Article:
Another masterpiece, Mother, is a film which starts as a character comedy – but then in its most delicate and precise way, it turns into an intense revenge-thriller drama. With strong profanity, bloody violent imageries, interrogation, drugs and crimes, the movie might be the most challenging task Bong has set himself into. All these sensitive elements were squeezed into a two-hour long film. And through these serious moments, Bong still attempts to drop bits of humorous lines from time to time.
Allegories, Social Statuses & Impressive Set Designs
Cleanliness. It is another aspect that Bong puts a huge emphasis on in his films. You might be wondering or considering cleanliness as the environmental aspects or hygiene in general, but nope! The cleanliness of his characters and venues actually signify the social system, or even perhaps the political system. In Parasite, Kim’s family constantly struggles to uphold their living circumstances in cramped quarters. They have to always beg for the mercy of filth and penury; from daily searches for unoccupied Wi-Fi connection to consuming free meals provided by volunteering programs. It especially struck me with the explicit difference between the high and the low when the Park’s family was cheering for the showering rain as an act of clearing pollution, while for the poor Kim’s, the rainfall was an instant, total “home” destructor.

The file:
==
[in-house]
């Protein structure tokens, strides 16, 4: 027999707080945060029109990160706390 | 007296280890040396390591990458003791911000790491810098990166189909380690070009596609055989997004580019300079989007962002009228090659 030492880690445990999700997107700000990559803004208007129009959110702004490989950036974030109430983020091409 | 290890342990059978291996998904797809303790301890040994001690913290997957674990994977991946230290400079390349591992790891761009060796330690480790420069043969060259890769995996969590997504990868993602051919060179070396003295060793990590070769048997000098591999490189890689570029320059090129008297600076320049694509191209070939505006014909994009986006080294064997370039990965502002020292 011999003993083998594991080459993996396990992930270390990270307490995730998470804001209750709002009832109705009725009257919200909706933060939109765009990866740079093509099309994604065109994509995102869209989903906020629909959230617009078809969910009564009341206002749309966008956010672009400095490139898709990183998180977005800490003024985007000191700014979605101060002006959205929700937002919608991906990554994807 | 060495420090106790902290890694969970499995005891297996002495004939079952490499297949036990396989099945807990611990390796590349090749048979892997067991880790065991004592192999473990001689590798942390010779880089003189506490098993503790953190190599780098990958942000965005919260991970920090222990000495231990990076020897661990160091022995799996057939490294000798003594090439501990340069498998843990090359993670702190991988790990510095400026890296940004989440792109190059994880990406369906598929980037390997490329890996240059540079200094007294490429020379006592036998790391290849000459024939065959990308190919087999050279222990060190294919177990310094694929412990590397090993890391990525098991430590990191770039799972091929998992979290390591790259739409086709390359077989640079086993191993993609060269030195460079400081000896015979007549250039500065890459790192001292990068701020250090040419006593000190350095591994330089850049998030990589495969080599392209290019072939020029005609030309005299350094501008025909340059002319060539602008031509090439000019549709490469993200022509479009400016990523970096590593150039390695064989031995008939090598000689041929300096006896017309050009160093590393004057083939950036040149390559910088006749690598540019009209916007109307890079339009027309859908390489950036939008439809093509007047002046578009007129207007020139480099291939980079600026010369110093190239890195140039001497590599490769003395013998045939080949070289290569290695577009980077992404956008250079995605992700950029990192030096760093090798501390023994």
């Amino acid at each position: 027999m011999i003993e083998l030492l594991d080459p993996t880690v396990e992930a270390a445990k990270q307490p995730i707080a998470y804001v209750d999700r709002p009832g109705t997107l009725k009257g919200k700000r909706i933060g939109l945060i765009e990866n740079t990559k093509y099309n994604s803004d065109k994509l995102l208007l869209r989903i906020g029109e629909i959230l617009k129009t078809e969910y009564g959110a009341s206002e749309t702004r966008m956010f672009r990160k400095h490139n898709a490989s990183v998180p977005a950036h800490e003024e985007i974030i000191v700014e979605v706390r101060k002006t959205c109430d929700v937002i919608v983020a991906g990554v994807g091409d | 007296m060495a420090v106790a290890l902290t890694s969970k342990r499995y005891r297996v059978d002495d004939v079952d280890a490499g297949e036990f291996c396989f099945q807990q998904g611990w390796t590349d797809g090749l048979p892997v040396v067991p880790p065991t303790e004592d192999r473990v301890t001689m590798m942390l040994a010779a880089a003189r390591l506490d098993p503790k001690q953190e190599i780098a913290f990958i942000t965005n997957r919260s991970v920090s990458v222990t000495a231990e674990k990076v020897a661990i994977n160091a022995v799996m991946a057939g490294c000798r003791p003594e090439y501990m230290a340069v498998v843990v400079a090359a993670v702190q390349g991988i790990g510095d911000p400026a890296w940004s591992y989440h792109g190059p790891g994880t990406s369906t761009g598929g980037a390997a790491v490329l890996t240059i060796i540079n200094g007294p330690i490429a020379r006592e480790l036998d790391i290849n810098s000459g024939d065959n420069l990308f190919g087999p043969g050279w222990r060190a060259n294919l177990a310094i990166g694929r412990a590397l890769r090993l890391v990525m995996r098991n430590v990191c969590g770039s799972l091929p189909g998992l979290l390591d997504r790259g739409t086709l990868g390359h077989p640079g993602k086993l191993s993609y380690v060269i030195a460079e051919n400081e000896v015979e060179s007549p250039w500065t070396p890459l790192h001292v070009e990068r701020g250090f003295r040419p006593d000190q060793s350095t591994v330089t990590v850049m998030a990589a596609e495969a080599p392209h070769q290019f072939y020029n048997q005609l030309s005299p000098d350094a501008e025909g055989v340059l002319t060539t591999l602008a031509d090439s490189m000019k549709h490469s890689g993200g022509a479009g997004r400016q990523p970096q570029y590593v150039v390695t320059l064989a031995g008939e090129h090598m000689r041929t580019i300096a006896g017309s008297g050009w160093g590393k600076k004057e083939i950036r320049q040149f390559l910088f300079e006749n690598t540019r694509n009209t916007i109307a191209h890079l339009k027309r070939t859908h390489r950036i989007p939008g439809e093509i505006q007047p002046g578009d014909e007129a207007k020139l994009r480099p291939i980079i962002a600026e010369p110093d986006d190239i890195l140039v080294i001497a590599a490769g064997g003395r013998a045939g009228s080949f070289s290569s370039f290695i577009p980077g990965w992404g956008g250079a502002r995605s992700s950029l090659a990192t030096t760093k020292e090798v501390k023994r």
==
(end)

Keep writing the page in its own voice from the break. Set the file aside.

The effort Bong puts into his set designs is another thing you should applaud for. He is well-known for his unique filming style, in which he prefers utilising real filming locations or specially-built sets instead of green screens. And most of his sets are built from scratch! One symbolic feature he foregrounds in Park’s house is the stairs, in which Bong shoots scenes of them walking up the stairs. On the other hand, the Kim’s have to always walk down an alley to reach their underground home. As Bong stated, “Each character has spaces that they take over or infiltrate, and there are also secret spaces that they don’t know.”, the dynamic of space also contributes to the notion of descending into density that reflects the class ranks between elevated areas and lower basements.